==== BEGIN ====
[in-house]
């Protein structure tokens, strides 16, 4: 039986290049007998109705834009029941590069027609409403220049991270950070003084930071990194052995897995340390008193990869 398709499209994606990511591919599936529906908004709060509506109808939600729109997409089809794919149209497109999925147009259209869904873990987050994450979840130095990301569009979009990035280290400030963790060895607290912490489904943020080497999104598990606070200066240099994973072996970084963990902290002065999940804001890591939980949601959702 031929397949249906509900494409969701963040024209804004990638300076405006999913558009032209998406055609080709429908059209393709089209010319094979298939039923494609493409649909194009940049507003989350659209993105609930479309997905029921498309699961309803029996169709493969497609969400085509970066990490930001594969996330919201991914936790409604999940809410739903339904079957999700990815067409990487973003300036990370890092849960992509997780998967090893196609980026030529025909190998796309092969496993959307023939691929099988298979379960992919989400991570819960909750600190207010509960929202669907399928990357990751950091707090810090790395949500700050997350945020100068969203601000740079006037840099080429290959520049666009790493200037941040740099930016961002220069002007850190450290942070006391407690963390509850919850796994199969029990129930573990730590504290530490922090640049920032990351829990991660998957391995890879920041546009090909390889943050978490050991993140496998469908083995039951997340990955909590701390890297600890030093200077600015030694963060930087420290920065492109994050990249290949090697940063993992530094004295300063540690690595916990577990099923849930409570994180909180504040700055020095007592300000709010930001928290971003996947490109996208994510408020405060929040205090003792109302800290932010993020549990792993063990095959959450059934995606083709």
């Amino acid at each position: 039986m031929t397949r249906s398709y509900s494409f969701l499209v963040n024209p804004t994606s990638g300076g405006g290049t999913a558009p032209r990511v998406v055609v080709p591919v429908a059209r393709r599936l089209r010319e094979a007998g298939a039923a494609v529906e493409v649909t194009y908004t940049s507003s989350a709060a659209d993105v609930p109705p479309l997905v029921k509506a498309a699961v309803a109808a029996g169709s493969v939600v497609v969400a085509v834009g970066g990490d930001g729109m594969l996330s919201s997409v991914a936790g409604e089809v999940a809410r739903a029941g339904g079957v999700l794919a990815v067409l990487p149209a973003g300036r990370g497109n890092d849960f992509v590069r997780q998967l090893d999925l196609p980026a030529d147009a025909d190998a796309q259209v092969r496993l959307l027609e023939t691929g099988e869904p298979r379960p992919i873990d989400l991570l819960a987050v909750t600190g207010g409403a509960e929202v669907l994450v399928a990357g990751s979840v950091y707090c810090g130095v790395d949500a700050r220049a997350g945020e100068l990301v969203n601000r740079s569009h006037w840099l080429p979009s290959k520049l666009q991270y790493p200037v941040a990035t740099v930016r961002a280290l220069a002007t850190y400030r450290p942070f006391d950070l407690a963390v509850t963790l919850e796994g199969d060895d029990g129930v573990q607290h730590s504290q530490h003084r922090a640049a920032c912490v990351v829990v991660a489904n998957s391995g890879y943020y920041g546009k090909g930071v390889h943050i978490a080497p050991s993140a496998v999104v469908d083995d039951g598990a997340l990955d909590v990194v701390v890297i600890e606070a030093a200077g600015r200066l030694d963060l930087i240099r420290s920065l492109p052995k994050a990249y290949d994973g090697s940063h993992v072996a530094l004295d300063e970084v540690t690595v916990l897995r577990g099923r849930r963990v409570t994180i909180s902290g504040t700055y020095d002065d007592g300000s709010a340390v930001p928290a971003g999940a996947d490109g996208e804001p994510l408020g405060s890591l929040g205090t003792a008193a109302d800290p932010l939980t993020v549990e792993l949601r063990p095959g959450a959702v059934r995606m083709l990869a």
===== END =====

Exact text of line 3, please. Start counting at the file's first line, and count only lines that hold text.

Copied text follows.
């Amino acid at each position: 039986m031929t397949r249906s398709y509900s494409f969701l499209v963040n024209p804004t994606s990638g300076g405006g290049t999913a558009p032209r990511v998406v055609v080709p591919v429908a059209r393709r599936l089209r010319e094979a007998g298939a039923a494609v529906e493409v649909t194009y908004t940049s507003s989350a709060a659209d993105v609930p109705p479309l997905v029921k509506a498309a699961v309803a109808a029996g169709s493969v939600v497609v969400a085509v834009g970066g990490d930001g729109m594969l996330s919201s997409v991914a936790g409604e089809v999940a809410r739903a029941g339904g079957v999700l794919a990815v067409l990487p149209a973003g300036r990370g497109n890092d849960f992509v590069r997780q998967l090893d999925l196609p980026a030529d147009a025909d190998a796309q259209v092969r496993l959307l027609e023939t691929g099988e869904p298979r379960p992919i873990d989400l991570l819960a987050v909750t600190g207010g409403a509960e929202v669907l994450v399928a990357g990751s979840v950091y707090c810090g130095v790395d949500a700050r220049a997350g945020e100068l990301v969203n601000r740079s569009h006037w840099l080429p979009s290959k520049l666009q991270y790493p200037v941040a990035t740099v930016r961002a280290l220069a002007t850190y400030r450290p942070f006391d950070l407690a963390v509850t963790l919850e796994g199969d060895d029990g129930v573990q607290h730590s504290q530490h003084r922090a640049a920032c912490v990351v829990v991660a489904n998957s391995g890879y943020y920041g546009k090909g930071v390889h943050i978490a080497p050991s993140a496998v999104v469908d083995d039951g598990a997340l990955d909590v990194v701390v890297i600890e606070a030093a200077g600015r200066l030694d963060l930087i240099r420290s920065l492109p052995k994050a990249y290949d994973g090697s940063h993992v072996a530094l004295d300063e970084v540690t690595v916990l897995r577990g099923r849930r963990v409570t994180i909180s902290g504040t700055y020095d002065d007592g300000s709010a340390v930001p928290a971003g999940a996947d490109g996208e804001p994510l408020g405060s890591l929040g205090t003792a008193a109302d800290p932010l939980t993020v549990e792993l949601r063990p095959g959450a959702v059934r995606m083709l990869a």